The story below is an excerpt from our September/October 2016 issue. For the rest of this story and more like it subscribe today, log in to read our digital edition or download our FREE iOS app. Thank you!
We feel what the Japanese call "aware"-an almost untranslatable word meaning something like "Beauty tinged with sadness." -Gretel Ehrlich
Even though I am sad that summer is shutting down, it is hard to stay glum when my valley is so riotously beautiful. The apple trees are swaybacked with their loads of fat fruit, the pumpkins glow from the patch and the dry cornstalks rustle lullabies to the wind.
Fall is time for cutting things down, raking things up and putting things away. The patio furniture must be wiped down and stored for next spring. The croquet set must be rolled back to the shed. The walnuts have to be gathered so I can mow grass one last time. I saved some walnuts last year, carefully removing the hulls and storing them in our root cellar. All winter and spring, I meant to get them out, crack them open and bake a black walnut cake, but I never got around to it. My mother always told me that my eyes were bigger than my tummy.
I can’t help myself. Autumn makes me want to gather the harvest. There’s a bit of the worker bee in me and I’m often unsettled in fall until the last apple is picked, the last grape is canned, the last pumpkin is plucked. My root cellar burgeons and it’s so pretty that I once wrote a poem about it:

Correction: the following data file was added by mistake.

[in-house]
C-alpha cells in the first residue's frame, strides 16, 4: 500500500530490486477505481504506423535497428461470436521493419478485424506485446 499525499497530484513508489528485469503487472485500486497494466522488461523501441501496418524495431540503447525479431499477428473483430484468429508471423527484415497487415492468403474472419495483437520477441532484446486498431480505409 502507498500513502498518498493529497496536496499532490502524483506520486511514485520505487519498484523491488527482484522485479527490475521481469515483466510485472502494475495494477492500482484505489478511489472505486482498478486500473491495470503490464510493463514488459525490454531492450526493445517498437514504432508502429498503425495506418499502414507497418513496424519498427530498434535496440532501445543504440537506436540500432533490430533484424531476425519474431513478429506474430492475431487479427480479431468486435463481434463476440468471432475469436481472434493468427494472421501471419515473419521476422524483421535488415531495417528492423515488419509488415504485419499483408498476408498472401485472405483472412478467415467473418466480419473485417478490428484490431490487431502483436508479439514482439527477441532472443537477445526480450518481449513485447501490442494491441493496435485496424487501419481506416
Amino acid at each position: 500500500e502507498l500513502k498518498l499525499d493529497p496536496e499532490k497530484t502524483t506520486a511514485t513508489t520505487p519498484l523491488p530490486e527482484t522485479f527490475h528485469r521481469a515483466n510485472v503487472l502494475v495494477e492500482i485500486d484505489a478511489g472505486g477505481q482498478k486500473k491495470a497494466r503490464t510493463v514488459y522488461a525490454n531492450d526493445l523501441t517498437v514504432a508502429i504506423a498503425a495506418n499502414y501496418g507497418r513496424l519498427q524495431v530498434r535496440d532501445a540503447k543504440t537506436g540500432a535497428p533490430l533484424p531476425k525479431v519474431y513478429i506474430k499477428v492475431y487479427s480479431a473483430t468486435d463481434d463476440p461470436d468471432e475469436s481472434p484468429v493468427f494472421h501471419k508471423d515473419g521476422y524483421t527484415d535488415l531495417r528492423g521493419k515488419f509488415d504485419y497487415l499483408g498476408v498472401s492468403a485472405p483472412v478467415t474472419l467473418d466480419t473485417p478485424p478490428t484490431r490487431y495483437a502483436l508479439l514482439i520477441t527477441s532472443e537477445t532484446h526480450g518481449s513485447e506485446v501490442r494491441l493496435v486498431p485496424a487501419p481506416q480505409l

There’s beauty outside the cellar as well. Yesterday, as I stood at the kitchen sink washing dishes, I noticed movement in my fading coneflowers. The winter-grayed goldfinches were flicking from frond to stem, probing for the tiny seeds hidden in the coney depths.
Meanwhile out in my garden, the sunflower heads droop, heavy with seeds, and the cardinals have discovered them. There were three out there this morning, ruby against the gold mist, having breakfast. And, I know that in a week or two, my dogwood tree, which is loaded with red berries, will be visited by a flock of blackbirds who will stop for sustenance on their way out of town. It happens every year.
So, as the trees catch fire with autumn’s light, don’t forget to look to your own gardens for beauty. Leave the dead and dying things until the last birds have headed south. You’ll be rewarded for your skilled neglect with thankful birds singing about the blessings of the harvest.
Other great plants for “birdscaping” include hollies, crabapples, chokeberries, winterberries, beautybush and roses. If you have some of these in your yard, be sure to watch for your feathered friends who will fly in for a feast. While the distant trees flaming against the purple mountains are breathtaking, don’t forget, sometimes the most beautiful things are in our own backyards.